No Pain, No Gain!!
We have all heard this saying, and a lot of people in the fitness world live by this statement. Some people feel if they’re not feeling pain during their workouts and afterwards, they need to keep pushing their bodies harder and harder. Are these people wrong?
Should Pain be Completely Avoided During and After a Workout?
My answer is, it depends.
When you first start exercising, you are working muscles that have probably never been worked, or you’re moving muscles in a completely different way. Regardless, tender muscles after the fact are usually a reality. This tenderness can be a good thing. It’s a reminder that you need some recovery time between workouts. Exercise related injuries often happen when a person tries to do too much, too quickly. My favourite form of exercise to perform with beginners, is body weight training.
If you’ve been working out for years, you may or may not feel exercise pain after a workout. Studies show there’s a lot of variability across the soreness people feel after exercising, even between people with similar genetics and training backgrounds. Changing up your routines regularly, often causes more muscles tenderness because your body is forced to constantly move the muscles in different ways. However, I don’t believe that post-workout soreness should be used as an indicator of a good workout. No exercising pain afterwards is a sign that your body’s getting fitter and stronger; it’s able to handle new exercise challenges more efficiently.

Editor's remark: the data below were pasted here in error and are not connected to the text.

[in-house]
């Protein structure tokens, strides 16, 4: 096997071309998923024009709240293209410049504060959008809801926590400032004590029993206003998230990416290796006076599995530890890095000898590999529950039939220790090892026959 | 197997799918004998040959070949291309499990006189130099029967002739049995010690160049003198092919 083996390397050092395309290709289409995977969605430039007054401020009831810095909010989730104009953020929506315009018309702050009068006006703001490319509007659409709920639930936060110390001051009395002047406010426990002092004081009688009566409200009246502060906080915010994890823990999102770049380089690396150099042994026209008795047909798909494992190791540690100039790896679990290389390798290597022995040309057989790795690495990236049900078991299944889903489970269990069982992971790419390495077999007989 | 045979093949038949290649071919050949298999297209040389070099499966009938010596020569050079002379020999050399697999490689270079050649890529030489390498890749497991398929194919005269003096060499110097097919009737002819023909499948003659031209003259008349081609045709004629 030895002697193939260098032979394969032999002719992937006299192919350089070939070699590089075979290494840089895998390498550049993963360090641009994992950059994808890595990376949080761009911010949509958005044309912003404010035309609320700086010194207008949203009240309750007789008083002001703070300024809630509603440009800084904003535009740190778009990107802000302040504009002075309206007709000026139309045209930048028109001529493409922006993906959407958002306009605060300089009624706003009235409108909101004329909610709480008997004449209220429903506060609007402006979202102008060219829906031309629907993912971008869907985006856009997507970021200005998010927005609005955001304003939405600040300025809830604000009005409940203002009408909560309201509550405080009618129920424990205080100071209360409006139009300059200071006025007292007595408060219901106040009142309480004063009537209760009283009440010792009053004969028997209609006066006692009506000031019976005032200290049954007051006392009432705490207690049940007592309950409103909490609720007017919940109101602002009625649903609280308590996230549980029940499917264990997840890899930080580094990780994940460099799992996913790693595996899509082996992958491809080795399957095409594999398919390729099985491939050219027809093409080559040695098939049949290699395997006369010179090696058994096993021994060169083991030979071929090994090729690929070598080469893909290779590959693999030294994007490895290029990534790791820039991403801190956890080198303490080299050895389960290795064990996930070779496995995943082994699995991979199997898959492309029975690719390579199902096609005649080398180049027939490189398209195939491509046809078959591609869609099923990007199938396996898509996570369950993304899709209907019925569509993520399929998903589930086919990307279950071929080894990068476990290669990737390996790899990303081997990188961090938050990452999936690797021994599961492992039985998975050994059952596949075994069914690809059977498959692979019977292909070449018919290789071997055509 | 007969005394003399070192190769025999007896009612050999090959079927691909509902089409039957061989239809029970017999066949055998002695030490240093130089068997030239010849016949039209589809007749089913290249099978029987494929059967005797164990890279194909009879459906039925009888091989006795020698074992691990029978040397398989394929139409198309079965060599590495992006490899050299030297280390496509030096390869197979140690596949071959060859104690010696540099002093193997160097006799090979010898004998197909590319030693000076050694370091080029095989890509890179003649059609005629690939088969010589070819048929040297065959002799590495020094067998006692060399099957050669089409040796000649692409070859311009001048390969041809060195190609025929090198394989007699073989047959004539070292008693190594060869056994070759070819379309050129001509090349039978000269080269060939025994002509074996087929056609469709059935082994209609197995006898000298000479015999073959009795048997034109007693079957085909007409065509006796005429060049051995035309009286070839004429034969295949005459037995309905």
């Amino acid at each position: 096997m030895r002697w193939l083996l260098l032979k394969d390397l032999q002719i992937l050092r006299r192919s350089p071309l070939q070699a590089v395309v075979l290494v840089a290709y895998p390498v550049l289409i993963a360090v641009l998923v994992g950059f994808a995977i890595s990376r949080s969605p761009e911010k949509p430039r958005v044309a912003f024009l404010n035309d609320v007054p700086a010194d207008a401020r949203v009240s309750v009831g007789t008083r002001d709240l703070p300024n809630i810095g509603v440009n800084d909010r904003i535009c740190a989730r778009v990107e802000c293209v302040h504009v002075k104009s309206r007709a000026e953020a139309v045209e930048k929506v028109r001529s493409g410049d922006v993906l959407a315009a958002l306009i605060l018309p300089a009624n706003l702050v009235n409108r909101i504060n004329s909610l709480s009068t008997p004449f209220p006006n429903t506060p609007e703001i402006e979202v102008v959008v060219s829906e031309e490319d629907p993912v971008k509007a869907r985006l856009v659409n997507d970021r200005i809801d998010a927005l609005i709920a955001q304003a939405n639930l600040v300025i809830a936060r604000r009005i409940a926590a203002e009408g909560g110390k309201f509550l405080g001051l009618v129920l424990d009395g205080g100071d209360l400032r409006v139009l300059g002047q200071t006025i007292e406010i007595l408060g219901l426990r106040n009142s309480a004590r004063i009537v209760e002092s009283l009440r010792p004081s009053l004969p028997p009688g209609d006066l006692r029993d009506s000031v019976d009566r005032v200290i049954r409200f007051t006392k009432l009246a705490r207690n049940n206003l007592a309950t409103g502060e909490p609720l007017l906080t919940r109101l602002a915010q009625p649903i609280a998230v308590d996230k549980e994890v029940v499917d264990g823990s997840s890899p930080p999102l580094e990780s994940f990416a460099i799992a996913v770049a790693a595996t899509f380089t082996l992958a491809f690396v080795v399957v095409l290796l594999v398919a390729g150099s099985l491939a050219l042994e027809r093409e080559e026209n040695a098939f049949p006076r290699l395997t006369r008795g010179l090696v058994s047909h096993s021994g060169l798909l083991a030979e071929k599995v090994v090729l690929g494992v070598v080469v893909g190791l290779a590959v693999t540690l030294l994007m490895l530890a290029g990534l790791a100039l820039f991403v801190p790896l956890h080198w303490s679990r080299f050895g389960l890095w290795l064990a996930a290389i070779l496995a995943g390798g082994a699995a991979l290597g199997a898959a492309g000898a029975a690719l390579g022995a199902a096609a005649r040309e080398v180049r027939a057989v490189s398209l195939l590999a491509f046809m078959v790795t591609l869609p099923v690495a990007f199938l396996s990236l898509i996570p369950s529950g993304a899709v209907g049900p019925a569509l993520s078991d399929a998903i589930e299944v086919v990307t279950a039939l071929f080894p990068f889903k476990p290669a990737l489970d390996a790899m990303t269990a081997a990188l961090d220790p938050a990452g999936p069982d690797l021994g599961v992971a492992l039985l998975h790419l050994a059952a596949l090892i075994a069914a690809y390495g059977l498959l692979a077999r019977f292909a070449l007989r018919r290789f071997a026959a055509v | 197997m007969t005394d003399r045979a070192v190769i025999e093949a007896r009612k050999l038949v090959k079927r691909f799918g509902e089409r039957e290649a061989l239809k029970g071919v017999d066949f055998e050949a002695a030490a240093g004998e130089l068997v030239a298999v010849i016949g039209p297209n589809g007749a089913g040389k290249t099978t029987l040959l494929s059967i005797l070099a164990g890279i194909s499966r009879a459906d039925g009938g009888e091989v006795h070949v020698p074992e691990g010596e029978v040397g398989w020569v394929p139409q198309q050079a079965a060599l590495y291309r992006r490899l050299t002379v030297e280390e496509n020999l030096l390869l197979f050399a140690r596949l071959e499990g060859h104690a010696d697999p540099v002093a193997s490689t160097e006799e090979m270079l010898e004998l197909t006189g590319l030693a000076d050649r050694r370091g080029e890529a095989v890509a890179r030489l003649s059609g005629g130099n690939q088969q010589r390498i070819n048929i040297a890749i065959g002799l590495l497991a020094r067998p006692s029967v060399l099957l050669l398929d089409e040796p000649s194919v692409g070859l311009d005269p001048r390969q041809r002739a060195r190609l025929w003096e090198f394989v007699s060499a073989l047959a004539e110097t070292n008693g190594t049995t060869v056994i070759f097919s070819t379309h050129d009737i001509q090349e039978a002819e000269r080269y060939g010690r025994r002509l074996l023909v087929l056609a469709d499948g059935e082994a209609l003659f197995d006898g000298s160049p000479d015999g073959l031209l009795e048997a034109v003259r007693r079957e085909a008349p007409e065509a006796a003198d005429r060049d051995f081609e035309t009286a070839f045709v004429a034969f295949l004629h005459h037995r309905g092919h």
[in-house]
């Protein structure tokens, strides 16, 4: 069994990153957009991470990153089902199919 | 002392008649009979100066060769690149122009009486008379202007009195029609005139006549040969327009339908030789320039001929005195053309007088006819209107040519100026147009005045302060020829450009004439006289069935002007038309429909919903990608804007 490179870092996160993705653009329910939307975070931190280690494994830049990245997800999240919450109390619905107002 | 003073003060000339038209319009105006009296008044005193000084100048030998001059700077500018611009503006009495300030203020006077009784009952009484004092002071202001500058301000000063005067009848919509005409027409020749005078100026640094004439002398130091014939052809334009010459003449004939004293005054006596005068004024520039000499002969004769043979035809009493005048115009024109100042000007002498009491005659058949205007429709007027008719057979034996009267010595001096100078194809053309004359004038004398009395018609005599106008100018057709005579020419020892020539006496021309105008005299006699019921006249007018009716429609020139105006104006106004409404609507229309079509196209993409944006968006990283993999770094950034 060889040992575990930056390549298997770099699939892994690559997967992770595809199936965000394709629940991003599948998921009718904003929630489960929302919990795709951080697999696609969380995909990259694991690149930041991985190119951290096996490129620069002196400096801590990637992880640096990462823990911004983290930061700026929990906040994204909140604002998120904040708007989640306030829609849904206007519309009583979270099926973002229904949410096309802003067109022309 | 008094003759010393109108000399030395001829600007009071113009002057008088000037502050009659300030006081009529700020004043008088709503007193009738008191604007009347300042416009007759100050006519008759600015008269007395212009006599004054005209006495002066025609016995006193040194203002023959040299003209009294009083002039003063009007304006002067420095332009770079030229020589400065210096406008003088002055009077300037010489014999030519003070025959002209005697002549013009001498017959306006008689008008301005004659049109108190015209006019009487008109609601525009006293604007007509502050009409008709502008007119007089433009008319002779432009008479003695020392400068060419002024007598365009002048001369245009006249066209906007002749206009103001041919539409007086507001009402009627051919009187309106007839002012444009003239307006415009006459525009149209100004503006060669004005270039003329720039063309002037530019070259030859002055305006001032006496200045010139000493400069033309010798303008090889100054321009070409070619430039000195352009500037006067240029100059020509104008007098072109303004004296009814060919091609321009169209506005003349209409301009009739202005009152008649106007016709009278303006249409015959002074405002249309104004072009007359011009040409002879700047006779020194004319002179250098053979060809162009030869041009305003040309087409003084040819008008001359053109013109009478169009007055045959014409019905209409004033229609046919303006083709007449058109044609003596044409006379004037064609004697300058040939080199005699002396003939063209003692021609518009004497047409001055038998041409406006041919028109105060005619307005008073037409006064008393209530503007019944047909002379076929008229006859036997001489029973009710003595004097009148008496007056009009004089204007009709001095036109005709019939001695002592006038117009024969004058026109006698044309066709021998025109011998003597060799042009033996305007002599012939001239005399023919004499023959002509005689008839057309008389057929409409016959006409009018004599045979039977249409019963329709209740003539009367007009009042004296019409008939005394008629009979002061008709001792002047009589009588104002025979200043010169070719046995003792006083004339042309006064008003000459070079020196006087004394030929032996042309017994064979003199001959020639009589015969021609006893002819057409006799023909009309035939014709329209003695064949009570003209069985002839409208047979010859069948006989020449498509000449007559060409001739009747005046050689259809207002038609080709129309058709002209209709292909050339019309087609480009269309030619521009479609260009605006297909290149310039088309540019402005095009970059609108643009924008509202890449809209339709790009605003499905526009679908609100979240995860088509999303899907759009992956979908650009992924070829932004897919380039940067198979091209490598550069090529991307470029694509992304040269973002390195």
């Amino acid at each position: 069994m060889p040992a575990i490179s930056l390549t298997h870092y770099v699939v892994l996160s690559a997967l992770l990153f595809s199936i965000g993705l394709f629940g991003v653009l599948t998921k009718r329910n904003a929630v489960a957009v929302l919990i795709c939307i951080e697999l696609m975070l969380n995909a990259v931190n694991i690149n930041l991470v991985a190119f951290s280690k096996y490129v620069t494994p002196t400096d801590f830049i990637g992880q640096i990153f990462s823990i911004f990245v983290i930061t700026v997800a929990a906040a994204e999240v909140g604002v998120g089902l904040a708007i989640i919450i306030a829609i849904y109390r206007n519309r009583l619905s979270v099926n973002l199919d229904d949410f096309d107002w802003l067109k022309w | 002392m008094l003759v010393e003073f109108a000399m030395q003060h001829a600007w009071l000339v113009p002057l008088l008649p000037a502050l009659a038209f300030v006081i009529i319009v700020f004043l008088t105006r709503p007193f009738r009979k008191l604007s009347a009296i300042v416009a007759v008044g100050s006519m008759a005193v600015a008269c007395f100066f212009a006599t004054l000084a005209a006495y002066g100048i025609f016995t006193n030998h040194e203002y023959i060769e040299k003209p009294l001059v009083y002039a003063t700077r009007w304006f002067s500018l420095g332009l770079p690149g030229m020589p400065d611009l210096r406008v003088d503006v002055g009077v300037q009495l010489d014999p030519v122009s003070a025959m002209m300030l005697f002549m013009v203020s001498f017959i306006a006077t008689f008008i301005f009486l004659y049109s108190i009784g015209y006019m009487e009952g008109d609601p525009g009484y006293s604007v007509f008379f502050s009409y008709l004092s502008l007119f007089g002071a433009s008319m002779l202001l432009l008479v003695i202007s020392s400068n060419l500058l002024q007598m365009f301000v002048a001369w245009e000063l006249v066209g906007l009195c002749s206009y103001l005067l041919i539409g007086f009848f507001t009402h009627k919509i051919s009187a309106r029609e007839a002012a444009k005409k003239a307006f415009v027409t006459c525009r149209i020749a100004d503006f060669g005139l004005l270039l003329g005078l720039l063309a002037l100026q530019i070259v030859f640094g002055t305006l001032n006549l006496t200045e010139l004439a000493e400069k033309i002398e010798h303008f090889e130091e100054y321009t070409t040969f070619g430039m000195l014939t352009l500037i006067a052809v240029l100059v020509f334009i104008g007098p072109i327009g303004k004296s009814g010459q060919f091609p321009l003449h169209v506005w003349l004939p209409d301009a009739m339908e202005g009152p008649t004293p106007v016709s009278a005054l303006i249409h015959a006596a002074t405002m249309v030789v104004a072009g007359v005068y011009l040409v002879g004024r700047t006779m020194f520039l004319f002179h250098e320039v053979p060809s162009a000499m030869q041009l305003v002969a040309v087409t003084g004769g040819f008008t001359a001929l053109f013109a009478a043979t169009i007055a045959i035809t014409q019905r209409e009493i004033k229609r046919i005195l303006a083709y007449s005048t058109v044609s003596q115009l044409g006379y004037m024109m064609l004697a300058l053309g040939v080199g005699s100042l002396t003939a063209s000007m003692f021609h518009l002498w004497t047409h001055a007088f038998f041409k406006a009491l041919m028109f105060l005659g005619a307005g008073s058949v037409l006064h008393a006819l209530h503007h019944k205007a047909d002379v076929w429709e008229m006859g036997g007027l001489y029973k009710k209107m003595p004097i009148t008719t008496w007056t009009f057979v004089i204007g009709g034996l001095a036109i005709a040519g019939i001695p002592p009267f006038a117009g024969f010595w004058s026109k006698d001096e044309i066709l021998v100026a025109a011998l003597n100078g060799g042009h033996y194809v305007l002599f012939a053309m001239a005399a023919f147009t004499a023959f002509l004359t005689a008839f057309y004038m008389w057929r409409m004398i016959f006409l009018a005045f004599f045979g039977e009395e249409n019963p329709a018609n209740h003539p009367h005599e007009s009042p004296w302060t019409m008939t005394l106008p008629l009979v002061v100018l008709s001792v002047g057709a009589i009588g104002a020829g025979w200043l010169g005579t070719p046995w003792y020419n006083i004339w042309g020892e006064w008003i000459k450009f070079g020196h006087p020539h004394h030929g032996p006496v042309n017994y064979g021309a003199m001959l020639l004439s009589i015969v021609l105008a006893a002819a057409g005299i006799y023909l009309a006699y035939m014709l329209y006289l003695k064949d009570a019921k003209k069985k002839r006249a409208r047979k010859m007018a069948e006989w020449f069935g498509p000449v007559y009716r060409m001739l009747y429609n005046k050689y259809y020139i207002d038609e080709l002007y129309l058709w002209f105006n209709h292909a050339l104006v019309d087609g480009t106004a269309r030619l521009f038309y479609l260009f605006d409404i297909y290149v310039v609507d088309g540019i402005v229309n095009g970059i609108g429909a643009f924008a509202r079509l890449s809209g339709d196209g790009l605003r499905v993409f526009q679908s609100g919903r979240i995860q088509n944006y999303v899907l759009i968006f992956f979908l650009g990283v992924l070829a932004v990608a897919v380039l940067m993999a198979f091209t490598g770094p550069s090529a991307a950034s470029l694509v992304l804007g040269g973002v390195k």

Regardless of your fitness level, there is a good versus a bad exercise pain that you should understand the differences between.
Features of Good Exercise Pain
- The discomfort feels like a muscle ‘burn’, versus a ‘sharp pain or tweak’
- The burn is short term, lasting only 1-2 days
- You feel the burn in the body parts you exercised
- The burn is felt equally in both sides of the body
- The discomfort is felt in the muscle, not a joint
Features of Bad Exercise Pain
- You feel a deep sharp pain or tweak
- The pain lasts longer than 2 days
- You feel the burn in body parts that you didn’t exercise
- The pain is felt in only one side of the body
- You get swelling afterwards
It’s key for you eliminate bad pain from your workouts. If you’re a beginner, start off slowly and build up the reps you perform and the weights you lift, over time. It’s better to be conservative in the gym at the start. Really focus on your form in each exercise and listen to your body. If you’re unsure of how to perform an exercise, don’t be afraid to ask a professional.
To Sum It Up…
If you’re trying new things out in the gym, you may sometimes feel pain, which should really feel more like a muscle burn, after working out. Don’t push yourself too hard while exercising. No pain, no gain is not a slogan I believe in.
Source: Workout conundrum: Is that good pain or bad pain?, Gabriella Boston, Washington Post, March 2018.